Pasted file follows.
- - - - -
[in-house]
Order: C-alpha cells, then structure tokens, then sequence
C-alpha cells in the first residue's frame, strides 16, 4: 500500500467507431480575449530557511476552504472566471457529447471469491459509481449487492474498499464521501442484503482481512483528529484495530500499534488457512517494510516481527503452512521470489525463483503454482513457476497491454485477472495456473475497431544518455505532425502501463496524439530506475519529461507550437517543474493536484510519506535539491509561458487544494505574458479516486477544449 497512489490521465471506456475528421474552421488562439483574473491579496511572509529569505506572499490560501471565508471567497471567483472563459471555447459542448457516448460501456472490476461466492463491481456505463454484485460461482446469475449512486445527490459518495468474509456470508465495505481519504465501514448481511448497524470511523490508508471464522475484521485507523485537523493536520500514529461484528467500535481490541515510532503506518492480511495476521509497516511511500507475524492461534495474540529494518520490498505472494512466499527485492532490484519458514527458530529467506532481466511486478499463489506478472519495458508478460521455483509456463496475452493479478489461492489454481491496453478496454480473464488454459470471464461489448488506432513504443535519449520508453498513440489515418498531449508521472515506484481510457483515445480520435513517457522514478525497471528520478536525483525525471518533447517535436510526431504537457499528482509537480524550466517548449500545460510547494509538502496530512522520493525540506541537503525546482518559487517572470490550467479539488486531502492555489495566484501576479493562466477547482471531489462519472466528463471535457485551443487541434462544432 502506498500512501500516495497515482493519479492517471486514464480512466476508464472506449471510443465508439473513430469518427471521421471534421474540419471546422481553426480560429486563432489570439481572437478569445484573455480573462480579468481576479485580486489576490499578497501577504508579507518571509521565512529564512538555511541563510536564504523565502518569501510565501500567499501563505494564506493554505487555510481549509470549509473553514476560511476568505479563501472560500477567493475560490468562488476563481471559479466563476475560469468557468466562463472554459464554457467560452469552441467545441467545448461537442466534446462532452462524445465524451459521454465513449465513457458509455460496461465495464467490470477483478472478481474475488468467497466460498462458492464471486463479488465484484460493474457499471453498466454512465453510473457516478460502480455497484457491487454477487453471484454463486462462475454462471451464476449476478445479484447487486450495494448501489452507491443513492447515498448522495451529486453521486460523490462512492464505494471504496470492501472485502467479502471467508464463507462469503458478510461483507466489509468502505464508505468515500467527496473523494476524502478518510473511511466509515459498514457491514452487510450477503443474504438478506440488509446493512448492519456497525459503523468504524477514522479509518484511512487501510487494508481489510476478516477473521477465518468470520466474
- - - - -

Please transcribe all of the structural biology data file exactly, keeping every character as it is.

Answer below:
[in-house]
Order: C-alpha cells, then structure tokens, then sequence
C-alpha cells in the first residue's frame, strides 16, 4: 500500500467507431480575449530557511476552504472566471457529447471469491459509481449487492474498499464521501442484503482481512483528529484495530500499534488457512517494510516481527503452512521470489525463483503454482513457476497491454485477472495456473475497431544518455505532425502501463496524439530506475519529461507550437517543474493536484510519506535539491509561458487544494505574458479516486477544449 497512489490521465471506456475528421474552421488562439483574473491579496511572509529569505506572499490560501471565508471567497471567483472563459471555447459542448457516448460501456472490476461466492463491481456505463454484485460461482446469475449512486445527490459518495468474509456470508465495505481519504465501514448481511448497524470511523490508508471464522475484521485507523485537523493536520500514529461484528467500535481490541515510532503506518492480511495476521509497516511511500507475524492461534495474540529494518520490498505472494512466499527485492532490484519458514527458530529467506532481466511486478499463489506478472519495458508478460521455483509456463496475452493479478489461492489454481491496453478496454480473464488454459470471464461489448488506432513504443535519449520508453498513440489515418498531449508521472515506484481510457483515445480520435513517457522514478525497471528520478536525483525525471518533447517535436510526431504537457499528482509537480524550466517548449500545460510547494509538502496530512522520493525540506541537503525546482518559487517572470490550467479539488486531502492555489495566484501576479493562466477547482471531489462519472466528463471535457485551443487541434462544432 502506498500512501500516495497515482493519479492517471486514464480512466476508464472506449471510443465508439473513430469518427471521421471534421474540419471546422481553426480560429486563432489570439481572437478569445484573455480573462480579468481576479485580486489576490499578497501577504508579507518571509521565512529564512538555511541563510536564504523565502518569501510565501500567499501563505494564506493554505487555510481549509470549509473553514476560511476568505479563501472560500477567493475560490468562488476563481471559479466563476475560469468557468466562463472554459464554457467560452469552441467545441467545448461537442466534446462532452462524445465524451459521454465513449465513457458509455460496461465495464467490470477483478472478481474475488468467497466460498462458492464471486463479488465484484460493474457499471453498466454512465453510473457516478460502480455497484457491487454477487453471484454463486462462475454462471451464476449476478445479484447487486450495494448501489452507491443513492447515498448522495451529486453521486460523490462512492464505494471504496470492501472485502467479502471467508464463507462469503458478510461483507466489509468502505464508505468515500467527496473523494476524502478518510473511511466509515459498514457491514452487510450477503443474504438478506440488509446493512448492519456497525459503523468504524477514522479509518484511512487501510487494508481489510476478516477473521477465518468470520466474